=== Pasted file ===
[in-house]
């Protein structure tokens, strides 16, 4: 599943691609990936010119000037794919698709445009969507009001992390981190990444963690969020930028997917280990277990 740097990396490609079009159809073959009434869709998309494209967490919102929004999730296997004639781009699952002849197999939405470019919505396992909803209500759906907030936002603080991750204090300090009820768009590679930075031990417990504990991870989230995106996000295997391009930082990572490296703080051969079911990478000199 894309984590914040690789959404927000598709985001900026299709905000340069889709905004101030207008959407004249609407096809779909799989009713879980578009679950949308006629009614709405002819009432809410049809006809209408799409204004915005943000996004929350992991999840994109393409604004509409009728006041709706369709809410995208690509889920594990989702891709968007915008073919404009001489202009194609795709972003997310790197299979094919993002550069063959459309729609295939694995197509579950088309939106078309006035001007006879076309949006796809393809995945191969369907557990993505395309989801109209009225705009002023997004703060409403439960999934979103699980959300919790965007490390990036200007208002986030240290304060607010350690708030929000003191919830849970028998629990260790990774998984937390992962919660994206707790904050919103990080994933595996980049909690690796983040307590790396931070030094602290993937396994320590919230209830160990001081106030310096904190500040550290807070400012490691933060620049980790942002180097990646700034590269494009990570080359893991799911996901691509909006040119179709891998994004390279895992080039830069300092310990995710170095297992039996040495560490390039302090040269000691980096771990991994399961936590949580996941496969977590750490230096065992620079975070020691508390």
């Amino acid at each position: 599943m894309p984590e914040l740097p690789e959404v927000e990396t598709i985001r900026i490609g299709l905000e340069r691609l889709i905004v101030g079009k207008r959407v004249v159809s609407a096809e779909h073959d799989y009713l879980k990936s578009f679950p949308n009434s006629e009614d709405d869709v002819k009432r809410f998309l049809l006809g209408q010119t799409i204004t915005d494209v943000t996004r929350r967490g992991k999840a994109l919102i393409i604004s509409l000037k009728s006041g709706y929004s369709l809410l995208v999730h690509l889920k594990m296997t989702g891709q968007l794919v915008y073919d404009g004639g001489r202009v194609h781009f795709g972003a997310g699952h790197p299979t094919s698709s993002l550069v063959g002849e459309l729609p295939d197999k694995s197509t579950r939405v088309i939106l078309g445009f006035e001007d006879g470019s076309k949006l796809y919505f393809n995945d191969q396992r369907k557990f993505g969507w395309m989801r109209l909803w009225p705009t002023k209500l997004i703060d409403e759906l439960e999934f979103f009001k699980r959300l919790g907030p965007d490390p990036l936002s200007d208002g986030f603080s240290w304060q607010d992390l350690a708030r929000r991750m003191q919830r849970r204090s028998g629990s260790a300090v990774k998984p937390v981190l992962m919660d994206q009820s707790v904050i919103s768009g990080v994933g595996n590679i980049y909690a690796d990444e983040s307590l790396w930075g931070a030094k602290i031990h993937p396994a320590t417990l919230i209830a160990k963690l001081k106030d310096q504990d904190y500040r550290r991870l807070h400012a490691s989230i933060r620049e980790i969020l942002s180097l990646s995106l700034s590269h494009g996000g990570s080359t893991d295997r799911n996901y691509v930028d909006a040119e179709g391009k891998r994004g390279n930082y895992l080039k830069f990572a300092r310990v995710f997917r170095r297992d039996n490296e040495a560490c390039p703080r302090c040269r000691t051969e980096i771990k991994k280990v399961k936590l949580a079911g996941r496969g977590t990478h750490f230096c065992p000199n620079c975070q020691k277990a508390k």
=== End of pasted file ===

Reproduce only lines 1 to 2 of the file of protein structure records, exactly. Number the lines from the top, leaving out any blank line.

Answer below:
[in-house]
């Protein structure tokens, strides 16, 4: 599943691609990936010119000037794919698709445009969507009001992390981190990444963690969020930028997917280990277990 740097990396490609079009159809073959009434869709998309494209967490919102929004999730296997004639781009699952002849197999939405470019919505396992909803209500759906907030936002603080991750204090300090009820768009590679930075031990417990504990991870989230995106996000295997391009930082990572490296703080051969079911990478000199 894309984590914040690789959404927000598709985001900026299709905000340069889709905004101030207008959407004249609407096809779909799989009713879980578009679950949308006629009614709405002819009432809410049809006809209408799409204004915005943000996004929350992991999840994109393409604004509409009728006041709706369709809410995208690509889920594990989702891709968007915008073919404009001489202009194609795709972003997310790197299979094919993002550069063959459309729609295939694995197509579950088309939106078309006035001007006879076309949006796809393809995945191969369907557990993505395309989801109209009225705009002023997004703060409403439960999934979103699980959300919790965007490390990036200007208002986030240290304060607010350690708030929000003191919830849970028998629990260790990774998984937390992962919660994206707790904050919103990080994933595996980049909690690796983040307590790396931070030094602290993937396994320590919230209830160990001081106030310096904190500040550290807070400012490691933060620049980790942002180097990646700034590269494009990570080359893991799911996901691509909006040119179709891998994004390279895992080039830069300092310990995710170095297992039996040495560490390039302090040269000691980096771990991994399961936590949580996941496969977590750490230096065992620079975070020691508390």